DDN October2021 October 2021 - Page 20

MENTAL HEALTH

Learning the skills needed to regulate our emotions can be hugely beneficial , says Peter Lindsayhall

EMOTIONAL RESCUE

Emotions give salience to the events of our life , but how well do we understand them ? While we can experience great joy , calm , excitement and warmth , we can also experience painful emotions that can feel overwhelming . Emotion , and our capacity to ‘ regulate ’, lies at the heart of problems such as depression , anxiety , panic attacks , anger and even alcohol and drug dependency . Emotion regulation is a skill like any other that can be learned , practised and employed .

In our Phoenix Futures residential rehab services , this idea is central to our mental health initiatives . Learning to understand what emotions are and why we have them is an important first step in taking charge of your life . Ask yourself , ‘ what is an emotion ?’ This is a question mental health professionals continue to debate . Richard Lazarus ’ Appraisal Theory and Jaak Panksepp ’ s Affective Neuroscience are two works which form part of the thinking we employ in attempting to answer this question .
One notion is that emotions are triggered by ‘ events ’. This could be something that happens , like an argument , or a memory such as a time you were bullied or abused . These emotions have four distinct parts :
• Affect ( the deep down , automatic , felt sense )
• Physical sensations ( heart racing , muscles tensing , breathing quickening )
• Action tendency ( what it is telling you to ‘ do ’ – run away , shout , cry , go quiet )
• Appraisal ( the conscious or unconscious way our mind perceives the event )
Panksepp identified three interacting layers of emotional processing . The first layer is primal affect , the most ancient part of our emotions , shared with other mammals . He then theorised that we had a learning layer . In its simplest terms , learning is based on experience – we learn from the results of our behaviour . The third is the neocortical layer . This is our higher thinking abilities – to plan , imagine and remember . These are the cognitive abilities unique to humans .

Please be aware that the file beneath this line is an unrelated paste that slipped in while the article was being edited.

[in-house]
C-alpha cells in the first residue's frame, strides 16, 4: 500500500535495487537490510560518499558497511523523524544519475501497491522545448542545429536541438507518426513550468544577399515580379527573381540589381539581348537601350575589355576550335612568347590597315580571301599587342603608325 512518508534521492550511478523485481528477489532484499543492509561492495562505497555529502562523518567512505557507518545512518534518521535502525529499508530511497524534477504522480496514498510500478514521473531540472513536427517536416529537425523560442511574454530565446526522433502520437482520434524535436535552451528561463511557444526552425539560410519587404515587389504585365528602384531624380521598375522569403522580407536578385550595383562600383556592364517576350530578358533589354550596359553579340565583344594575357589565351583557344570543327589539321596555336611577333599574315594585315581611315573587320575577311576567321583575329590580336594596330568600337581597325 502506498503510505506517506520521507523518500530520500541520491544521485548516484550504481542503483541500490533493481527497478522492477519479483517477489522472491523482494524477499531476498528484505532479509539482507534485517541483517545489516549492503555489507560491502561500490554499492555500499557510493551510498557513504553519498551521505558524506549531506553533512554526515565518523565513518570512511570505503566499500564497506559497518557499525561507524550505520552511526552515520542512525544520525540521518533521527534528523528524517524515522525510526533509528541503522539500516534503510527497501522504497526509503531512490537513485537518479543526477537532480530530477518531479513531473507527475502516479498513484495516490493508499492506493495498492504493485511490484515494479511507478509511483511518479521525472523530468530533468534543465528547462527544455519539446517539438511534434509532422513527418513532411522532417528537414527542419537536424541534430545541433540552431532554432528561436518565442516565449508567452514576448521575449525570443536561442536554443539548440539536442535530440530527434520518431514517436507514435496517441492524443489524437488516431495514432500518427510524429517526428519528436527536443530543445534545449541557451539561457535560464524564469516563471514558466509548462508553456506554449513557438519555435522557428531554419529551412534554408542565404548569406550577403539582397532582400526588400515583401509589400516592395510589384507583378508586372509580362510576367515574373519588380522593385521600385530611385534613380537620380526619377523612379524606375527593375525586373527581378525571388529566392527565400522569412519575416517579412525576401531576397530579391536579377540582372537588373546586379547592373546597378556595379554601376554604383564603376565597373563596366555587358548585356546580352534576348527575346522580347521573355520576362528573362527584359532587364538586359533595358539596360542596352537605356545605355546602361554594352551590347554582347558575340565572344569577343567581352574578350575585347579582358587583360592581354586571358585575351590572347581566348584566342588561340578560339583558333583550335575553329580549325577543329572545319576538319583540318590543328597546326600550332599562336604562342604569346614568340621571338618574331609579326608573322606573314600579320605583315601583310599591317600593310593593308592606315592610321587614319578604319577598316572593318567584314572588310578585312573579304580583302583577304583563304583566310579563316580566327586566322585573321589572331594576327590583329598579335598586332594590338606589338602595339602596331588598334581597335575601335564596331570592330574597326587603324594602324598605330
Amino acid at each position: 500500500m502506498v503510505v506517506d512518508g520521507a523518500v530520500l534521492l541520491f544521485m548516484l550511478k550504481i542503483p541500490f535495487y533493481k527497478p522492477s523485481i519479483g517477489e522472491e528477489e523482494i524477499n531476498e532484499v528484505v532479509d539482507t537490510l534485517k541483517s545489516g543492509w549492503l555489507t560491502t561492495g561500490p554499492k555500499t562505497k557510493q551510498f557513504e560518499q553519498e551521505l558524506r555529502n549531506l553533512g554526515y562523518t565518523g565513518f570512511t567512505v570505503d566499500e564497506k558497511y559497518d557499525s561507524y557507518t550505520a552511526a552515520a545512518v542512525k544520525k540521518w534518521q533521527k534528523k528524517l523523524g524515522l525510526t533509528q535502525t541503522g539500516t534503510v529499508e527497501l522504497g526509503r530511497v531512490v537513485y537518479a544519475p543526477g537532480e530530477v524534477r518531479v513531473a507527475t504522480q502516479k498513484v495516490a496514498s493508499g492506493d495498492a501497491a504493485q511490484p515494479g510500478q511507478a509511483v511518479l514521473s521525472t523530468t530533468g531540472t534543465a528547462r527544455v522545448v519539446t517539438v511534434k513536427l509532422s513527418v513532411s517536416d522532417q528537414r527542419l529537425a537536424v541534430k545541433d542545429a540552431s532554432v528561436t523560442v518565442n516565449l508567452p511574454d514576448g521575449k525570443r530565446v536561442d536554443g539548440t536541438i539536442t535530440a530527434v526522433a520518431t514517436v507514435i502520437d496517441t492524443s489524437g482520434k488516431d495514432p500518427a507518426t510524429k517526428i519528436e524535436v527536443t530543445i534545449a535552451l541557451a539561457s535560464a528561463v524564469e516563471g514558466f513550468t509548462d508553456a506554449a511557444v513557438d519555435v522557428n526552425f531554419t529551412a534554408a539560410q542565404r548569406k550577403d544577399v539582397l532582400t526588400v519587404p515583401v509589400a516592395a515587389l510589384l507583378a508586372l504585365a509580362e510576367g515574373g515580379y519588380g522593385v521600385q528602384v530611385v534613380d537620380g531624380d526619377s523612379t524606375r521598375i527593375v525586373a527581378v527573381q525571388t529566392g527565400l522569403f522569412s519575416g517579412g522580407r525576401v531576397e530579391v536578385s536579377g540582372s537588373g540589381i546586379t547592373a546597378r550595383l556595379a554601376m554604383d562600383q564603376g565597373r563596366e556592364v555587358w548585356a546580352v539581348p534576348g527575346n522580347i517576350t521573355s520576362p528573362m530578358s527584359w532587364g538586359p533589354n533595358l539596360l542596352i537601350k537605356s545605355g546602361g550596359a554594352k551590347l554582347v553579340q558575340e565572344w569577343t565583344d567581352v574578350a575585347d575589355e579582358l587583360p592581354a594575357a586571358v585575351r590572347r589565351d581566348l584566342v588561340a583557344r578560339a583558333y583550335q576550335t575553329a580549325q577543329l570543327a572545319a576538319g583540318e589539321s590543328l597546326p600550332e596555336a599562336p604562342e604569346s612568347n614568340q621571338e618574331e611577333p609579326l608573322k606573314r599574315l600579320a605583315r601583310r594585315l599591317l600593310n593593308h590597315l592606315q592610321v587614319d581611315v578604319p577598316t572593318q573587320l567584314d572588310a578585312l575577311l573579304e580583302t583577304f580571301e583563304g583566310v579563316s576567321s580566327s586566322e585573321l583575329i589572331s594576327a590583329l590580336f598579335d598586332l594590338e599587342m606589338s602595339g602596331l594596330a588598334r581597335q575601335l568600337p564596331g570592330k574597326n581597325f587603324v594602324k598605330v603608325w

Panksepp , among many other theorists , also speaks about topdown and bottom-up processing . A top-down approach will see rationality dictate our emotional response . For example , think about a time you were anxious or scared – like visiting the dentist – but pushed yourself anyway , not listening to your anxiety telling you to run away .
Conversely , a bottom-up approach works the other way , allowing your feelings to influence how you think . How we think and the decisions we make will influence how we feel . The way we learn as a result of this may lead to behaviour that compromises our ability to form relationships or puts us at risk . Consider learning that people are dangerous , abusive or uncaring . You may learn to avoid
or be afraid of people as a result , or alternatively you may quickly attach yourself to people who show even small amounts of kindness . It is very important that we learn to understand our emotions and learn skills to reduce their intensity . Sometimes , to achieve the life we want we will need to be able to cope with unpleasant feelings – we can ’ t always be relaxed and happy .
At Phoenix Futures , we have developed an emotion regulation group therapy , which will form part of the core programme of care at our residential rehab services .
There are six sessions to our group treatment cycle focussing on understanding and befriending our emotions , examining our beliefs about emotions , and learning to cope with and manage our emotions .
Everyone can benefit from a better understanding of our emotions . They are complicated and powerful . And whilst they often exert a pressure to escape or avoid them , we can learn to manage them differently .
Peter Lindsayhall is clinical mental health lead at Phoenix Futures
You can begin your own emotional regulation right away by following these simple steps :
1 ) Think about a situation which routinely triggers difficult emotions for you .
2 ) Write down what each of the ‘ parts ’ are : The felt sense , the way you thought about the situation , what was happening in your body , and what it was telling you to do about it .
3 ) Practise some deep , rhythmic breathing exercises or mindful attention skills .
4 ) Ask yourself – ‘ How do I want to act in this situation ?’ What would the ‘ ideal ’ outcome be for me ? Try to be specific , write it down .
5 ) The next time you notice any of the ‘ parts ’ of the emotion occurring , remind yourself of your commitment to act in a way which moves you closer to the ‘ ideal ’ outcome for your behaviour .
6 ) Keep practising – we are always finding new triggers for our emotions . The more you practise being curious and understanding – rather than avoiding and fearful – of your emotions , the more manageable they will become .
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